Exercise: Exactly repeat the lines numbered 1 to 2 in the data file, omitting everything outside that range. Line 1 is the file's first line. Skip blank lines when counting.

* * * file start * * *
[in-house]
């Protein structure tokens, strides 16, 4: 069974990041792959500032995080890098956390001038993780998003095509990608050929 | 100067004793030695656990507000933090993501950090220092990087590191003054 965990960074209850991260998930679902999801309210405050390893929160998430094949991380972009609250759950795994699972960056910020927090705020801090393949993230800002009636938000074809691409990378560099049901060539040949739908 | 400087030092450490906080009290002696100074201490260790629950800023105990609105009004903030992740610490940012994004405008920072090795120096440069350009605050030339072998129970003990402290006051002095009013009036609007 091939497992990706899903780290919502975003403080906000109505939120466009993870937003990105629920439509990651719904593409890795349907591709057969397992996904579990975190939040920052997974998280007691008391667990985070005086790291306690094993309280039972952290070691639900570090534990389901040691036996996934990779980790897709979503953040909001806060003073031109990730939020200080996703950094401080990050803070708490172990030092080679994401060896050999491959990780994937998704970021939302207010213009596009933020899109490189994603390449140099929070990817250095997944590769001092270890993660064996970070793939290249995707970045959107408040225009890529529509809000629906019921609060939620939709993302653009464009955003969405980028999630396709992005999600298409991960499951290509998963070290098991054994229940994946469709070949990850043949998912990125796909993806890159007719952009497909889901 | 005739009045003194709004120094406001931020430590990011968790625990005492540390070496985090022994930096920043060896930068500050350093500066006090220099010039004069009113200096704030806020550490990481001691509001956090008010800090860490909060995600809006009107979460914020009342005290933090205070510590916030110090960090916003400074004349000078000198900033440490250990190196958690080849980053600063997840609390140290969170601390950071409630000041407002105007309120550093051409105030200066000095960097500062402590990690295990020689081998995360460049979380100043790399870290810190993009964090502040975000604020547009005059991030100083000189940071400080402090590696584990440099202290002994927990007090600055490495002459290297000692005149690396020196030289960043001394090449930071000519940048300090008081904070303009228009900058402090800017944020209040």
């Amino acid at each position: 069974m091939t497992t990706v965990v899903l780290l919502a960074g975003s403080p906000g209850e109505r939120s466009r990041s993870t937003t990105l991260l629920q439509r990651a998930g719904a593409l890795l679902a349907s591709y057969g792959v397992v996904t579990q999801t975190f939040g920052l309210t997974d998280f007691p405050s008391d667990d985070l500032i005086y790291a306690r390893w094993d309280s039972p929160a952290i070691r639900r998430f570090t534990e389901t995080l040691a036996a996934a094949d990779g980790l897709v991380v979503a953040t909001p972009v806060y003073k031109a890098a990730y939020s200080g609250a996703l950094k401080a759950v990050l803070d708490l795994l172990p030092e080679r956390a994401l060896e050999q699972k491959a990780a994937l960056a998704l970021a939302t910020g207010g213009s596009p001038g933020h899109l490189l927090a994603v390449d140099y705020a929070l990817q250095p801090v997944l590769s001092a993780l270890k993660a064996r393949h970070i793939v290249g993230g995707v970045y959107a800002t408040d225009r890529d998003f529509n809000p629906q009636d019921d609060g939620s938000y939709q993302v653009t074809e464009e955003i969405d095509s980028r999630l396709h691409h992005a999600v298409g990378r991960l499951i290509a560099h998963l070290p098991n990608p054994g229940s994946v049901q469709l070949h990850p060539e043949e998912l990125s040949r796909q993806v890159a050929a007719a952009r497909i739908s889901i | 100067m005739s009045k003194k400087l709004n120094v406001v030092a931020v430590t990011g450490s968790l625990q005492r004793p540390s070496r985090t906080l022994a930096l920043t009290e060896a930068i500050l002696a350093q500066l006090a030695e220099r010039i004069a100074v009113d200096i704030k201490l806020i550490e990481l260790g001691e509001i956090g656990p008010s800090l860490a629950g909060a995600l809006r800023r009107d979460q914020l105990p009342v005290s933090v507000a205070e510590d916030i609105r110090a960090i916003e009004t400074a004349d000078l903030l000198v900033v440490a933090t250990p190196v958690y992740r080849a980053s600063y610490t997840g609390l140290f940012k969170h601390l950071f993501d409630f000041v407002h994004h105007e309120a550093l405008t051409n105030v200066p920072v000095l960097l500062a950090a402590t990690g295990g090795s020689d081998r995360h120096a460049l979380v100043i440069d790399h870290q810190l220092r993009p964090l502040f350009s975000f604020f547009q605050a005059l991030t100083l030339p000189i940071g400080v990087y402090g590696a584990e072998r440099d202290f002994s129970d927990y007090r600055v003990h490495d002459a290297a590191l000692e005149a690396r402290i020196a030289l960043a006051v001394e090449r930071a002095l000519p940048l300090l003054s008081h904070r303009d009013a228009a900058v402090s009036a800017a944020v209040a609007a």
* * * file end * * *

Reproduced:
[in-house]
């Protein structure tokens, strides 16, 4: 069974990041792959500032995080890098956390001038993780998003095509990608050929 | 100067004793030695656990507000933090993501950090220092990087590191003054 965990960074209850991260998930679902999801309210405050390893929160998430094949991380972009609250759950795994699972960056910020927090705020801090393949993230800002009636938000074809691409990378560099049901060539040949739908 | 400087030092450490906080009290002696100074201490260790629950800023105990609105009004903030992740610490940012994004405008920072090795120096440069350009605050030339072998129970003990402290006051002095009013009036609007 091939497992990706899903780290919502975003403080906000109505939120466009993870937003990105629920439509990651719904593409890795349907591709057969397992996904579990975190939040920052997974998280007691008391667990985070005086790291306690094993309280039972952290070691639900570090534990389901040691036996996934990779980790897709979503953040909001806060003073031109990730939020200080996703950094401080990050803070708490172990030092080679994401060896050999491959990780994937998704970021939302207010213009596009933020899109490189994603390449140099929070990817250095997944590769001092270890993660064996970070793939290249995707970045959107408040225009890529529509809000629906019921609060939620939709993302653009464009955003969405980028999630396709992005999600298409991960499951290509998963070290098991054994229940994946469709070949990850043949998912990125796909993806890159007719952009497909889901 | 005739009045003194709004120094406001931020430590990011968790625990005492540390070496985090022994930096920043060896930068500050350093500066006090220099010039004069009113200096704030806020550490990481001691509001956090008010800090860490909060995600809006009107979460914020009342005290933090205070510590916030110090960090916003400074004349000078000198900033440490250990190196958690080849980053600063997840609390140290969170601390950071409630000041407002105007309120550093051409105030200066000095960097500062402590990690295990020689081998995360460049979380100043790399870290810190993009964090502040975000604020547009005059991030100083000189940071400080402090590696584990440099202290002994927990007090600055490495002459290297000692005149690396020196030289960043001394090449930071000519940048300090008081904070303009228009900058402090800017944020209040």